Covid nursing home exit policy was illegal, court finds | Coronavirus


The Government’s policy towards care homes in England at the start of the Covid pandemic has been deemed illegal, dealing a major blow to ministers’ claim of having thrown a ‘ring of protection’ around vulnerable residents.

The High Court has said the policy of not isolating people discharged from hospitals to care homes during the first weeks of the pandemic in spring 2020 without testing was “irrational”.

Dr Cathy Gardner, one of two grieving daughters who took the case after their fathers died of Covid in care homes in April and May 2020, has called on Boris Johnson to step down after the historic decision, claiming that the illegal care home policy was just one of several failures in the handling of the pandemic.

“The Prime Minister must take responsibility for everything that happened during these months which he obviously approved of,” she said.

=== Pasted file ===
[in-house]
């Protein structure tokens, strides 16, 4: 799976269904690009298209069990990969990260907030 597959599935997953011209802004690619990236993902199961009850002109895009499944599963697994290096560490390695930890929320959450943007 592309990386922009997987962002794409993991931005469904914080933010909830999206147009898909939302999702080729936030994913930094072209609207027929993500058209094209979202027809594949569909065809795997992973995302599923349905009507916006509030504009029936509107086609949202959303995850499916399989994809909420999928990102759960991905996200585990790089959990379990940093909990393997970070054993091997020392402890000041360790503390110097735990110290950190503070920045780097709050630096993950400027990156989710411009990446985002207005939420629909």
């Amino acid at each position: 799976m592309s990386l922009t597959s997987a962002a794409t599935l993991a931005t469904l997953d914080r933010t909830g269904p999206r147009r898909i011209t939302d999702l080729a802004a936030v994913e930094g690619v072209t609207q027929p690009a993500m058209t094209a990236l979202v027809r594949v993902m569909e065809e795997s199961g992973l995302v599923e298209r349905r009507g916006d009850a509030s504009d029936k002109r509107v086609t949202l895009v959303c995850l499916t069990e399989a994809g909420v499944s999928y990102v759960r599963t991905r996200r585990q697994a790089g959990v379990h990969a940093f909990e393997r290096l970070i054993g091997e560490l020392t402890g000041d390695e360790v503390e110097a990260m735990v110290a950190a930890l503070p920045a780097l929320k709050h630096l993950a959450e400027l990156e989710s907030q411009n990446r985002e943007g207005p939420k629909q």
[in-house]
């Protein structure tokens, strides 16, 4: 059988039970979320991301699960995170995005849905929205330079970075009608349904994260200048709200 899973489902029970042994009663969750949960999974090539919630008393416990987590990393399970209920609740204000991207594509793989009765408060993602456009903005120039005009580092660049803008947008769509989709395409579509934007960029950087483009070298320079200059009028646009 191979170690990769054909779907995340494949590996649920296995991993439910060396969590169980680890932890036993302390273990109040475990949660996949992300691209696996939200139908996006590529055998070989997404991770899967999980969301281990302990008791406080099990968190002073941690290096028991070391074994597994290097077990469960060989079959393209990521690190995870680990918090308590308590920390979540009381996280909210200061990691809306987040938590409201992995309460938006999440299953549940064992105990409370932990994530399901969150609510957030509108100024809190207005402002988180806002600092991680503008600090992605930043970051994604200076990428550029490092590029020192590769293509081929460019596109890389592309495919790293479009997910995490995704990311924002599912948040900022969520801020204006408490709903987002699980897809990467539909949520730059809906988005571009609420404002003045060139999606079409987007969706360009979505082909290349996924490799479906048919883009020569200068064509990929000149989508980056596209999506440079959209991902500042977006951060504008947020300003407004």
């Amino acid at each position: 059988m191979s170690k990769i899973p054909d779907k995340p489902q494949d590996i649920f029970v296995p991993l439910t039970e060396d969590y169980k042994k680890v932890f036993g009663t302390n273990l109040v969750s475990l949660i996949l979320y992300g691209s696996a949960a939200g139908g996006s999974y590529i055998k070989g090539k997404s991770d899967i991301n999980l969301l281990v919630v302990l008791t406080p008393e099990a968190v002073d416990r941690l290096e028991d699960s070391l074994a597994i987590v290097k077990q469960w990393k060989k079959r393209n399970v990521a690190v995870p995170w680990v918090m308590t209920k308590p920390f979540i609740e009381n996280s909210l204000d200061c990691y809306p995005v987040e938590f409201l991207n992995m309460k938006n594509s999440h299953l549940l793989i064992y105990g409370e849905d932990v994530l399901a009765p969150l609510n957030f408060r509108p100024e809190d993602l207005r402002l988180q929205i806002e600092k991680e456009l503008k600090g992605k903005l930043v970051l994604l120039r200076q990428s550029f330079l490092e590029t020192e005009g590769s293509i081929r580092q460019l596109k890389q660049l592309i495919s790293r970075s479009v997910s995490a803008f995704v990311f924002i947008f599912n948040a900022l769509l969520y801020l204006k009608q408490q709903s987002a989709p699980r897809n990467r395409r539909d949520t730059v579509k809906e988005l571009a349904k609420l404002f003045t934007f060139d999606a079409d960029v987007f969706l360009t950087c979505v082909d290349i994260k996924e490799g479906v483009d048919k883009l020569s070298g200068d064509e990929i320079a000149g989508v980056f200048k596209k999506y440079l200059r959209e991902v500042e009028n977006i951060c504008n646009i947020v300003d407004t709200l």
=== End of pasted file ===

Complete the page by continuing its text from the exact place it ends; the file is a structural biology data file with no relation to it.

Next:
She also called on former Health Secretary Matt Hancock to investigate whether he had misled Parliament over care home protections and described his request for a ‘ring of protection’ as ‘a despicable lie whose he should be ashamed and for which he should apologize”.

Hancock had said ‘from the start we tried to throw a ring of protection around our care homes‘, but government guidance issued on April 2, 2020 as ministers raced to free up 25,000 hospital beds amid fears the NHS could be overwhelmed confirmed that ‘negative tests are not required before transfers/admissions to the nursing home’.

Gardner’s father, Michael Gibson, died aged 88 in Oxfordshire on April 3, 2020 after a Covid outbreak at his care home. More than a quarter of all deaths among care home residents in March and April 2020 involved Covid-19 – more than 12,500 people.